High-frequency oscillations are relatively temporary events compared to low-frequency oscillations. Thus, fast waves can be located within a particular phase of slower waves, and this process is known to lead to the integration of neuronal population [15, 16]. To investigate the phasic relationship between the SWR and coordinated delta oscillation, we analyzed the hippocampus and RSC delta phases corresponding to individual SWR outbreak points (Fig. 4A). Most SWRs were nested within a similar phase of HPC and RSC, described as high probability along the diagonal line (Fig. 4B). There was no difference in the average phase of each brain area between the WT and TG mice. However, the paired relationship of the delta phase between hippocampus and RSC was different. (Fig. 4C; WT, n=13, ####p<0.0001; TG, n=12, p=0.109, Paired t-test). This result can be represented as a decreased phase difference between the two regions in the TG (Fig. 4D; WT, 26.901±4.014, n=13; TG, 9.051±5.187, n=12; *p<0.05, Student’s t-test). The amount of the delta phase difference was positively correlated with the context recall freezing (Fig. 4E; WT,
Along with SWR in HPC, SO and SPD are critical SWS oscillations detected in the cortices. The temporal coupling between these events has been regarded as a proxy for memory consolidation. The general features of SO and SPD were similar despite the reduced SWR occurrence in TG mice (Table 1). Temporal coupling can be divided into serial events implying the sequential occurrence of SWR-SO-SPD and events with overlap, indicating an outbreak of SWR within the SO or SPD period  (Fig. 5A; events in serial: green box; event with overlap: magenta box). In the case of coupled SWR and SO, the occurrence ratio did not change, but serial SO and SPD events were decreased in the TG mice (Fig. 5B SWR→SO; WT, 0.208±0.013, n=13; TG, 0.204±0.014, n=12; p=0.837, Student’s t-test) (Fig. 5B SO→SPD; WT, 0.194±0.004, n=13; TG, 0.178±0.005, n=12; *p<0.05, Student’s t-test). The triple events ratio was conserved, which seems to be due to the unchanged SWR→SO ratio (Fig. 5B SWR→SO→SPD; WT, 0.046±0.003, n=13; TG, 0.039±0.002, n=12; p=0.081, Student’s t-test). We then analyzed the event overlapping ratio by comparing the total number of SWRs in each mouse. Trends were significant but in different directions (Fig. 5C SWR within SO; WT, 0.207±0.010, n=13; TG, 0.274±0.009, n=12; ****p<0.0001, Student’s t-test) (Fig. 5C SWR within SPD; WT, 0.214±0.008, n=13; TG, 0.183±0.007, n=12; **p<0.01, Student’s t-test). None of the above features correlated with freezing level in context recall, although they were different from those of the WT mice (Fig. 5D).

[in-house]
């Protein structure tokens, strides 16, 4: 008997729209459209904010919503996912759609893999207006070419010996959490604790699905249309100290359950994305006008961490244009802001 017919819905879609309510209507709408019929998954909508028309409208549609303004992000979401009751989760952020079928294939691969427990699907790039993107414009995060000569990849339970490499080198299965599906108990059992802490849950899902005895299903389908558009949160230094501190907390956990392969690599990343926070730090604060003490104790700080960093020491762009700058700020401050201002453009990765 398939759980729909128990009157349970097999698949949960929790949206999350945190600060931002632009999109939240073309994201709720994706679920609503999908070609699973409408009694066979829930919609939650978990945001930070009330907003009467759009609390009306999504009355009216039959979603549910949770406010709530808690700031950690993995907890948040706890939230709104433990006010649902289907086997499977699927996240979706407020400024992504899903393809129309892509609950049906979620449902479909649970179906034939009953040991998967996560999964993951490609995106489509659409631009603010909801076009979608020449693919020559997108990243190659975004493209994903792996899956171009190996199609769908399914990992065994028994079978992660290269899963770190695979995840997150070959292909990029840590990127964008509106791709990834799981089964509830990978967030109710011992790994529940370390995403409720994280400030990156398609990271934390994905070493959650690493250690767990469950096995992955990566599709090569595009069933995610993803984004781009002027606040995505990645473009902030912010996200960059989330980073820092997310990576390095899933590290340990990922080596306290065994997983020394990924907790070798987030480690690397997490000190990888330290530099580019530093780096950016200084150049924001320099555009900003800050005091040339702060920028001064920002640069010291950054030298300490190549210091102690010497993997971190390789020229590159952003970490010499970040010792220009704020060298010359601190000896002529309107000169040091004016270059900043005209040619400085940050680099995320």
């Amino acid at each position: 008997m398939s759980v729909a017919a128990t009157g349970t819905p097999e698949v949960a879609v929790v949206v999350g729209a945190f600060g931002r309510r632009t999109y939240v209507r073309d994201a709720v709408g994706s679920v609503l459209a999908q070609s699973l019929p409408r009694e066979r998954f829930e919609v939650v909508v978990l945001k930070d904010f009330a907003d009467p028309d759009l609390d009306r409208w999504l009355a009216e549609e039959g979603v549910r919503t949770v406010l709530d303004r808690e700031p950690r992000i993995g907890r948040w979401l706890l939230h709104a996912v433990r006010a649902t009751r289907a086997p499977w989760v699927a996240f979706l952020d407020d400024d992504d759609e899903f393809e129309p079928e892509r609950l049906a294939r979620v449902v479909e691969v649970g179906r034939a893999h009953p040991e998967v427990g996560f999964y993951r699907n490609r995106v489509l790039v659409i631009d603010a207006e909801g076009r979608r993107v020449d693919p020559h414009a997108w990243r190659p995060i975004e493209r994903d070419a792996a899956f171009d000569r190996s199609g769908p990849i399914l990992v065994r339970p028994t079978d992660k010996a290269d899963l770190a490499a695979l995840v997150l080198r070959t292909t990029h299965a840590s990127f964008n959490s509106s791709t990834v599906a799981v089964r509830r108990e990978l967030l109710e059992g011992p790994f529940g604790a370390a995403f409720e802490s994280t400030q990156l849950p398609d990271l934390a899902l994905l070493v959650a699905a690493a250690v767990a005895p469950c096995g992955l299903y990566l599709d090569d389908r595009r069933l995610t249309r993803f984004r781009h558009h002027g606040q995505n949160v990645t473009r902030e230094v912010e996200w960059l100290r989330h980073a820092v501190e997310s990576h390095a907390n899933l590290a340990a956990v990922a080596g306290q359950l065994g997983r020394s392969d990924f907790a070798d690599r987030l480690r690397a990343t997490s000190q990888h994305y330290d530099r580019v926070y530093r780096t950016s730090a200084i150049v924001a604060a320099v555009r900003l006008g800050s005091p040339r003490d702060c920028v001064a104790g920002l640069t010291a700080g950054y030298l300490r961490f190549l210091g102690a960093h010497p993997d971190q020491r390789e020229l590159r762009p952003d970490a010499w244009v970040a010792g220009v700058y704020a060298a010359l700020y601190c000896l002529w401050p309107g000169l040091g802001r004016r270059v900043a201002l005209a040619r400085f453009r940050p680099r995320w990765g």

We investigated the relationship between memory performance and SWR corresponding to RSC activity in an AD mouse model during sleep. First, AD mice had a long-term memory deficit, as expected. In contrast to previous studies [12, 13], the exact timing of the symptoms were distinct. This difference can be explained by the fact that the onset age of memory deficit varies with previous reports [12, 13, 32-34]. The details of the CFC protocol and the conditions of the behavior setup could also lead to this disparity. Despite this difference, it is quite reproducible, at least in the AD mouse model.